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Online manual

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Online manual


The PIPA Process:

We have used PIPA at the beginning, middle and end of projects as a way of documenting and learning from the project. PIPA describes project (or program) impact pathways in two ways: (i) causal chains of activities, outputs and outcomes through which a project is expected to achieve its purpose and goal; and (ii) network maps showing how the actors involved work together, influence each other and influence the general environment for the new knowledge or technology being developed. The workshop process develops the two perspectives in turn and then integrates them through constructing an impact pathways (IP) logic model.


Click here for a diagram of the PIPA process.


The analysis carried out in constructing the network maps allows the IP logic model to more clearly describe the people and organizations who are expected to work together and influence each other to effect the desired change. Traditional logic models, for example logframes, commonly used in the CGIAR system are good at describing causal chains but lack the an actor focus so that they end up containing narrative statements in them without people, for example “rice yields increased by 25% in pilot sites”.


We begin the construction of impact pathways in a two-and-a-half day workshop. See here for a brief description of the workshop objectives, process and deliverables, and here for a poster that describes the Impact Pathways Approach.


When PIPA works best:

PIPA is useful when two or more projects in the same program wish to better integrate. At least two people for each project should attend, preferably the project leader and some else who knows the project and has time and inclination to follow up on what comes out of the workshop. PIPA also works well when one project wishes to build common understanding and commitment with its stakeholders. In this case, two or more representatives from each important stakeholder group should attend. The ideal group size is four to six and the ideal number of groups is three to six. We have facilitated workshops with nine projects developing impact pathways but this leaves little time for individual presentations and plenary, and participants tend to be overwhelmed by too much information.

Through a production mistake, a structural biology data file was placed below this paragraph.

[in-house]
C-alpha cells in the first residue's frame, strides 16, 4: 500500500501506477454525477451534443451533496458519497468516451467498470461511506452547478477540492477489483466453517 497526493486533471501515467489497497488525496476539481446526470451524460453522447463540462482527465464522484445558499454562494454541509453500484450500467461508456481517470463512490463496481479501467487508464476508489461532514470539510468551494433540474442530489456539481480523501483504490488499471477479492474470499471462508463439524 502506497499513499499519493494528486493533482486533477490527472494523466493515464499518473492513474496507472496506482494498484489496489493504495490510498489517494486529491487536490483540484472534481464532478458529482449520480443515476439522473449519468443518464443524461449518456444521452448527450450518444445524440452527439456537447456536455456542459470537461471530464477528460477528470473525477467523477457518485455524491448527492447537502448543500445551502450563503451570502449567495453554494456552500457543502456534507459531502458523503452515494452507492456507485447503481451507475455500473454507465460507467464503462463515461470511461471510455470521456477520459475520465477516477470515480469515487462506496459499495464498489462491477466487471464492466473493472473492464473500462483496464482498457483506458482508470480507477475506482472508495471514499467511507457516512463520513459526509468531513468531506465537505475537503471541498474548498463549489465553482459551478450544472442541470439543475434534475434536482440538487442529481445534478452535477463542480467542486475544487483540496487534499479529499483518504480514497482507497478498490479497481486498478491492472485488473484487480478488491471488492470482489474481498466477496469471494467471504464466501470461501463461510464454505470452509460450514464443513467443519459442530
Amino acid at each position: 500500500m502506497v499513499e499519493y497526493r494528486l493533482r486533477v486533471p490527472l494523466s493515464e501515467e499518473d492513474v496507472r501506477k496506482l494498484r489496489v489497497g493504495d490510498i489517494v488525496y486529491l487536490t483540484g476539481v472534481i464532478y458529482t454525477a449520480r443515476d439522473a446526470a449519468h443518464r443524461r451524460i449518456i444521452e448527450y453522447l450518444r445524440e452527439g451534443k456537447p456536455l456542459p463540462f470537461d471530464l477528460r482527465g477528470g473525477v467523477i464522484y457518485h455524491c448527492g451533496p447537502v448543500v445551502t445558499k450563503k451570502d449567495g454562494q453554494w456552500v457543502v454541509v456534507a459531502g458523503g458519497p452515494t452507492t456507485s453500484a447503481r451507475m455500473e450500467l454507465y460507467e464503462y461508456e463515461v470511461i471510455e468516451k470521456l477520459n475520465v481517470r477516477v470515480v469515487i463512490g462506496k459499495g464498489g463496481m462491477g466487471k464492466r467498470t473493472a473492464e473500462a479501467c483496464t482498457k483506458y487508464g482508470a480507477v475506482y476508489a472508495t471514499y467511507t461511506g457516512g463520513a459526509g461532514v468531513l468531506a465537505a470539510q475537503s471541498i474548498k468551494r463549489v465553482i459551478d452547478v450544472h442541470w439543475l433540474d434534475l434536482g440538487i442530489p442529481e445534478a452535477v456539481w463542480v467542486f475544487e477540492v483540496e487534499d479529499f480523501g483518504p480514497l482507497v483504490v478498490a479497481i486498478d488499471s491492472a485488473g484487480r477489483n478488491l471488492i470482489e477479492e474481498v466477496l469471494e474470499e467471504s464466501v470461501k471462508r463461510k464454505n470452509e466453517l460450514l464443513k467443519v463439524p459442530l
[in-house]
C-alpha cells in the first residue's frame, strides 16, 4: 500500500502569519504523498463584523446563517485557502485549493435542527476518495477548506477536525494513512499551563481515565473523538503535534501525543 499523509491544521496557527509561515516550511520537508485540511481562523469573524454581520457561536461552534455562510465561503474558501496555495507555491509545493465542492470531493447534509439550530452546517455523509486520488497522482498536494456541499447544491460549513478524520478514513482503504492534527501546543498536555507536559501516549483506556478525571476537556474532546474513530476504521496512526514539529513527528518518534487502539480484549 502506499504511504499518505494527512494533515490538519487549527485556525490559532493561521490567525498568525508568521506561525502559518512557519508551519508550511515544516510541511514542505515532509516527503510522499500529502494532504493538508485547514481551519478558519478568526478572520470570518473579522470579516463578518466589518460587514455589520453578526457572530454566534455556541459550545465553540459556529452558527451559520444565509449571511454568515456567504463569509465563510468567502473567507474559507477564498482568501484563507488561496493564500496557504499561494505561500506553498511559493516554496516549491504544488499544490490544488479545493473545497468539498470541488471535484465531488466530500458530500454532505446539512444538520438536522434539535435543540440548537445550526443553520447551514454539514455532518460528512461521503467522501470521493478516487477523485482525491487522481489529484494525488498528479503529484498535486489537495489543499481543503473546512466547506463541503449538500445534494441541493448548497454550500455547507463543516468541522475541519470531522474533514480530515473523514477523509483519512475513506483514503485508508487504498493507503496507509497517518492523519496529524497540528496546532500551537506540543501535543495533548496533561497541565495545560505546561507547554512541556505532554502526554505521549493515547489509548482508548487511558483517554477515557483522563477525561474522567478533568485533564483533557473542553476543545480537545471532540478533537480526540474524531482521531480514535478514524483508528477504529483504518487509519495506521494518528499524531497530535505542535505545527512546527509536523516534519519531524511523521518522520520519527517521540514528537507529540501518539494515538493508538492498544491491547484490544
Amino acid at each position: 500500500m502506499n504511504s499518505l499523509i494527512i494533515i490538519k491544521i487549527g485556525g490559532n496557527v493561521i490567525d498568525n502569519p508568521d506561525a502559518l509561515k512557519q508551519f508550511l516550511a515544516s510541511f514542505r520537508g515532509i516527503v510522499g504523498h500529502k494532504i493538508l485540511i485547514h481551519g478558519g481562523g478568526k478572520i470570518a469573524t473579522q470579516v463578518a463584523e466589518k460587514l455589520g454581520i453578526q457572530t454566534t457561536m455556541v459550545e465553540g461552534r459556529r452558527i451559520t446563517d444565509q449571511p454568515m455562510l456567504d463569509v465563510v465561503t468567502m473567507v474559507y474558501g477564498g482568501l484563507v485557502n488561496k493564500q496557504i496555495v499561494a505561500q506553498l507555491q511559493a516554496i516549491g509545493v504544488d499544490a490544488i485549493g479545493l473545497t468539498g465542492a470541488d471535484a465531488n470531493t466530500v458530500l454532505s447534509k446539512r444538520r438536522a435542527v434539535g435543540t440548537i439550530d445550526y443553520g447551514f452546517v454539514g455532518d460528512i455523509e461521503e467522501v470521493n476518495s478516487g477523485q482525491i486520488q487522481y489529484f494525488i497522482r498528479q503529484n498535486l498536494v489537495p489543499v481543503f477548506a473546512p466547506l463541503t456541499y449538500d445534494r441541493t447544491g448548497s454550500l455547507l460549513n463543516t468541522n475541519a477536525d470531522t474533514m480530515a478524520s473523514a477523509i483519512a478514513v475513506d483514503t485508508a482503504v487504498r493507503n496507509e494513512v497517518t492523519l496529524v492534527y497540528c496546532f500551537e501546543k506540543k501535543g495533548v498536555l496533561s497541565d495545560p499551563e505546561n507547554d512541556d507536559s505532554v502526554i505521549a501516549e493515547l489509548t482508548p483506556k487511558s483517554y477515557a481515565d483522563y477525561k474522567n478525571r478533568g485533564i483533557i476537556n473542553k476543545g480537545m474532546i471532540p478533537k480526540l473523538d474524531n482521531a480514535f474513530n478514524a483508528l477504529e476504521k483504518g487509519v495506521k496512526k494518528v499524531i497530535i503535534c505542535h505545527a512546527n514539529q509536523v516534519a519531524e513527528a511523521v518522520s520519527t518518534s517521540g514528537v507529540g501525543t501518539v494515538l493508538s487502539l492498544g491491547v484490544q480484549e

How to conduct a PIPA process:

  1. Draw a problem tree
  2. Derive project outputs
  3. Create a vision
  4. Draw network maps
  5. Develop an outcomes logic model



We have used the outputs of PIPA workshops to develop two main products – impact narratives and evaluation plans.


Process Use of PIPA:

Carrying out a PIPA workshop is probably worthwhile even if there is no follow up to develop an impact narrative or evaluation plan. We asked participants in the first PIPA workshop in the Volta basin what had been the most significant change resulting from their attendance. The four responses we received were:

- New knowledge from the PIPA workshop led a project member to a methodology for "Influence Network Mapping" which is showing sufficient promise as to make the front page of the CGIAR eNews in June 2007 (see http://www.cgiar.org/enews/june2007/story_04.html).

- PIPA helped a peri-urban waste water project identify the Ministry of Food and Agriculture and Accra Metropolitan Assembly as key stakeholders and the project subsequently lobbied both organizations to change a crucial by-law.

- A third project attributed their success in organizing a capacity building consultation workshop with end users to the clarification of project outputs through constructing a problem tree in the workshop.

- The workshop motivated the projects working in the Volta basin to meet to identify synergies and share impact pathways methodology with colleagues who had not attended the workshop.


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